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Two Very Different Lives: Former Senator Bob Kerrey Admits He Led a Navy Seal Mission Which Killed at Least a Dozen Unarmed Vietnamese in 1969, Long-Time Peace Activist Father Daniel Berrigan On War C

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Kerrey chose one kind of public life during and after the Vietnam era. Today we are going to look at a very different response to those times. We will be spending the whole hour with the famous Catholic priest and peace Activist Daniel Berrigan, who will be turning 80 in a few days.

Daniel Berrigan was born into a devout Irish-German Catholic family on May 9, 1921. He entered the Jesuit order when he was still a teenager was ordained as a Jesuit priest at the age of 31. In 1965 Berrigan was exiled by the church to Latin America for his early opposition to the Vietnam War.

Daniel and his brother Philip’s most celebrated and publicized action was the raid they conducted in Catonsville, Maryland, which Daniel immortalized in his play, The Trial of the Catonsville Nine.

In May 1968, nine activists invaded a Maryland Selective Service Board in Catonsville, snatched up draft records, carried them outside in wire mesh baskets, and set them ablaze with homemade napalm.

During the trial, Berrigan’s lawyer asked if what he had done was carrying out the “philosophy of the Jesuit order.” Berrigan replied, “…’[I]f that is not accepted as a substantial part of my action, then the action is eviscerated of all meaning; and I should be committed for insanity.”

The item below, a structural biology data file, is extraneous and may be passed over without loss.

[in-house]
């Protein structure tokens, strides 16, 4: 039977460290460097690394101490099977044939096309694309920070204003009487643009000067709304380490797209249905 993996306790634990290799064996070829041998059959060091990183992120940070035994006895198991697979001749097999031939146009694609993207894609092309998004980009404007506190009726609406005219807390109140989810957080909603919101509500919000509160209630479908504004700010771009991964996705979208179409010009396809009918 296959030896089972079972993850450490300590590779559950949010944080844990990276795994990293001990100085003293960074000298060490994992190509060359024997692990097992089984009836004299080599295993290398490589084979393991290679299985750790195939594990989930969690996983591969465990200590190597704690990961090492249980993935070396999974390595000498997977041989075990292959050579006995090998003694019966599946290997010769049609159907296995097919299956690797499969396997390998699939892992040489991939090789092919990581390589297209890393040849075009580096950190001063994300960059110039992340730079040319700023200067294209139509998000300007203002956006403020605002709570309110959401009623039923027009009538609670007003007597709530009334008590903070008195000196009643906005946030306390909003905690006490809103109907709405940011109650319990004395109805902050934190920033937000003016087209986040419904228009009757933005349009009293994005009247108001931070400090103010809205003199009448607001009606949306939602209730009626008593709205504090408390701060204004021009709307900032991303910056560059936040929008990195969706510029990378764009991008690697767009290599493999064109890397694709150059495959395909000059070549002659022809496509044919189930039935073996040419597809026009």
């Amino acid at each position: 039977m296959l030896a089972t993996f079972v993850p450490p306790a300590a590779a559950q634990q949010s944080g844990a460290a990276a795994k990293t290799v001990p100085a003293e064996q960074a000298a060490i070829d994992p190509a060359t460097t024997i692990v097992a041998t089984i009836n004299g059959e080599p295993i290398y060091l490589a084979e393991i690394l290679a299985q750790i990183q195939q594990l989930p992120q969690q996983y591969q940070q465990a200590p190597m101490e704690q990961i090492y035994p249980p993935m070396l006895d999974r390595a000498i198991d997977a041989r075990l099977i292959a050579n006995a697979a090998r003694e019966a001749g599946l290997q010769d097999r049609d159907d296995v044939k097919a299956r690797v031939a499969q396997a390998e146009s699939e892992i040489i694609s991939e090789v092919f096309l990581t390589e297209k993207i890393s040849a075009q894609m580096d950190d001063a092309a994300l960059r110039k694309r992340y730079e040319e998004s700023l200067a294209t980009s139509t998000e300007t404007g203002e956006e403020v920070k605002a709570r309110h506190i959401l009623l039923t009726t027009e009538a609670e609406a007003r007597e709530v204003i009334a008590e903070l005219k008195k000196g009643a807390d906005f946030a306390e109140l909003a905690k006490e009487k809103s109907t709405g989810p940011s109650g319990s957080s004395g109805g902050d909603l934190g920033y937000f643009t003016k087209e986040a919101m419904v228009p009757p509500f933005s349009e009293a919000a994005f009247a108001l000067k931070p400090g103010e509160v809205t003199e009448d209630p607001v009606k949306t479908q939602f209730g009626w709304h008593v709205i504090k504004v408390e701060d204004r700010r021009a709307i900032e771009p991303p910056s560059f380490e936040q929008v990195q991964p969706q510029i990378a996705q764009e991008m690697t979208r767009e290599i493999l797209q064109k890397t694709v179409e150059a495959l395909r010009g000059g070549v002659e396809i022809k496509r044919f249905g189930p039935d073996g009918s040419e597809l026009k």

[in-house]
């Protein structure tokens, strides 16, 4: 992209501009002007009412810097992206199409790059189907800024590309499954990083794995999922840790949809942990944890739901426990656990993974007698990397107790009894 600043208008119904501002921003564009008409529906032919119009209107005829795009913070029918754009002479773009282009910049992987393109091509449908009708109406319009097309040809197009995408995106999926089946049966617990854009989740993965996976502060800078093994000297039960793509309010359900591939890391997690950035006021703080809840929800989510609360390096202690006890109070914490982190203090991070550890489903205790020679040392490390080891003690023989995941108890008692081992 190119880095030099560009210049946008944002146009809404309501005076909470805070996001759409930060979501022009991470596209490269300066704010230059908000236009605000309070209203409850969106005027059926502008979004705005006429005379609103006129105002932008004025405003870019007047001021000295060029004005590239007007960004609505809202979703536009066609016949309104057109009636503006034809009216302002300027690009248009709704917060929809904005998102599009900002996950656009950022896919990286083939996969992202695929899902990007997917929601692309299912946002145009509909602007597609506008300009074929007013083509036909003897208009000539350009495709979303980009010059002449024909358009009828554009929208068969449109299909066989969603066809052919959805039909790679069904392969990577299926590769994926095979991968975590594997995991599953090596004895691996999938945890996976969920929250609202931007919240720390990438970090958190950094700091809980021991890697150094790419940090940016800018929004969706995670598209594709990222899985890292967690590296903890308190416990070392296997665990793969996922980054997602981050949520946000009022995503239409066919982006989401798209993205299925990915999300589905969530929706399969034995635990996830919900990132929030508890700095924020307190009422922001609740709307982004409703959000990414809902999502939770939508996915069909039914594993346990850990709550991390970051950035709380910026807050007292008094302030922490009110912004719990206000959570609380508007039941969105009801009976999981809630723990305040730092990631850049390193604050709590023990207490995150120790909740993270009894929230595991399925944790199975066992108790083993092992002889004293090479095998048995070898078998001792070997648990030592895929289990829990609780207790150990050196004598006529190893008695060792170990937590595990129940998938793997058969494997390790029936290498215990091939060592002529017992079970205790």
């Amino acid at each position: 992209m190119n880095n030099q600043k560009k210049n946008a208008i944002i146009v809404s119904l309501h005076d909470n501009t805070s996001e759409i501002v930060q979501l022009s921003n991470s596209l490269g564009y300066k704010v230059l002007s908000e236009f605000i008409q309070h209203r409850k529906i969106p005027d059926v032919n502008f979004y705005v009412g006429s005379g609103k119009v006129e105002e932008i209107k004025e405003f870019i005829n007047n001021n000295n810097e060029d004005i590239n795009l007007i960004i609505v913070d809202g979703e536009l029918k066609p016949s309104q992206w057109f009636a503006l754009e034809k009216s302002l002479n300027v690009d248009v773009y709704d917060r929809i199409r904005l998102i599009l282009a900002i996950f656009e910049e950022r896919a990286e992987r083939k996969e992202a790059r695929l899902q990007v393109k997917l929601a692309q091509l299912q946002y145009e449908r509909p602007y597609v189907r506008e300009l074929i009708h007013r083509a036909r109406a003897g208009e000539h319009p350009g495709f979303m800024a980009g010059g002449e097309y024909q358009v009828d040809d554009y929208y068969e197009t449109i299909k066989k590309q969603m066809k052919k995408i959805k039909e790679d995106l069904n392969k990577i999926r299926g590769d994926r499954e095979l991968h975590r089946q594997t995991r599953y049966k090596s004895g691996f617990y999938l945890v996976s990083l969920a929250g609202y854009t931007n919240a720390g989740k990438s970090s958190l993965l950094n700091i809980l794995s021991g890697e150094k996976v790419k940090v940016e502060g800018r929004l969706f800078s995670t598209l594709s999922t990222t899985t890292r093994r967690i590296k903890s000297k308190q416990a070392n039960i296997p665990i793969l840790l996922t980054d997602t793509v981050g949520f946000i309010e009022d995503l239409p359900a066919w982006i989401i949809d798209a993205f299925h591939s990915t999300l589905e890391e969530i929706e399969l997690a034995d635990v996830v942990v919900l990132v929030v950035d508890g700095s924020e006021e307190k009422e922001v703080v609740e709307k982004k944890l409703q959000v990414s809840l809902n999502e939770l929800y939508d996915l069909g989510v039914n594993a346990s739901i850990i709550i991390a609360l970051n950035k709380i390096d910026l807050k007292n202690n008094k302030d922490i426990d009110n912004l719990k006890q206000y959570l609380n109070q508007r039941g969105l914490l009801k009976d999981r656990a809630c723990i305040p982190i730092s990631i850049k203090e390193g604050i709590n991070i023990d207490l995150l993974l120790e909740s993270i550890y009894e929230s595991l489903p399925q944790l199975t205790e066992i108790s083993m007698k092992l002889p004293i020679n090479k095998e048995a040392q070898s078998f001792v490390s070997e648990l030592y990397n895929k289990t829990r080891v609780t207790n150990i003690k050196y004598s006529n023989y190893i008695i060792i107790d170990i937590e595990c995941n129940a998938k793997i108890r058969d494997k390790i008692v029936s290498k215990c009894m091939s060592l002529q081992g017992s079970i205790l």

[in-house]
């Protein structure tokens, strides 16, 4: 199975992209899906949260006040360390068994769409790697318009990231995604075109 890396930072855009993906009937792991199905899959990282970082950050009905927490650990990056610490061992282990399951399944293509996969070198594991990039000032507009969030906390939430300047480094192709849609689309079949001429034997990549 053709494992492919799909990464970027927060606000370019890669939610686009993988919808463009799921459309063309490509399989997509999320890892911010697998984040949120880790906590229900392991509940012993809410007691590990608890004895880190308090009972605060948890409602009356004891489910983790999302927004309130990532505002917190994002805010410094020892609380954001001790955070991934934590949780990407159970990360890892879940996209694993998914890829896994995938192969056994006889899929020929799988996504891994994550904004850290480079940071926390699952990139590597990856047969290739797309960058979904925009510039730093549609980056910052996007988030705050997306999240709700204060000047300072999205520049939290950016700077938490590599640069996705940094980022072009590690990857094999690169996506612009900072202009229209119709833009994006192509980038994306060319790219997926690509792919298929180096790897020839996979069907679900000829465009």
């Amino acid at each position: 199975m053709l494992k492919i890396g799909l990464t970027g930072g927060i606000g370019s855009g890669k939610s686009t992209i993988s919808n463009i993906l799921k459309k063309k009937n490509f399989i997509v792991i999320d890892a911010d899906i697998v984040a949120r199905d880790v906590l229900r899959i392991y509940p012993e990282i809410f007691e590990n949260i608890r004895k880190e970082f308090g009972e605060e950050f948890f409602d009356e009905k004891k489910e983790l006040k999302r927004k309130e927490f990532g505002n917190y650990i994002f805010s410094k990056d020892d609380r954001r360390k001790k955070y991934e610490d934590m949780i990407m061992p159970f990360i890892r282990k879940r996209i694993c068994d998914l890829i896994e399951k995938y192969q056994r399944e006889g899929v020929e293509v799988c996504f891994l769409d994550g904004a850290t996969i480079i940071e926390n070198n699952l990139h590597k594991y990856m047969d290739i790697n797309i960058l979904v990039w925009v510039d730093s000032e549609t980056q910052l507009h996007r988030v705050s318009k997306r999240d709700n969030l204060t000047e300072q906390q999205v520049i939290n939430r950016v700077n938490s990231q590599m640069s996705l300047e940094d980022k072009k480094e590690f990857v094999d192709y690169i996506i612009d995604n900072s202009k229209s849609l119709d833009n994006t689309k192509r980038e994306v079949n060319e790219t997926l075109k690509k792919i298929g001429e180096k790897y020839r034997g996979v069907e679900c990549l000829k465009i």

The activists were arrested and tried in federal court, and became a nationwide cause celebre that led to as many as 100 similar actions in protest of the Vietnam War.

Historian Howard Zinn has said of the Berrigans: “When the energy of the 60s began to dissipate, and the civil rights movement foundered and the war in Vietnam ended, a lot of people it’s not that they turned against their ideas or changed their values, but a lot of people just didn’t find a very powerful central issue to occupy their energies. But the Berrigans and others–the religious community of pacifists–continued. The Vietnam War ended in 1975, and in 1980 the first Plowshares action took place.”

In 1980, the Berrigan Brothers entered a General Electric plant in Pennsylvania, hammered and poured human blood on a nuclear warhead, then prayed aloud while awaiting the arrival of the FBI and police.

Since then, there have been more than 50 of the antiwar Plowshares actions around the country. Berrigan, who is not only a renowned peace activist but a prolific poet and author of more than fifty books, remains a guiding light for those committed to social justice and nonviolent action.

Berrigan’s most recent arrest was one week ago.

Guest:

  • Daniel Berrigan, renowned anti-Vietnam war activist, pacifist, poet and author

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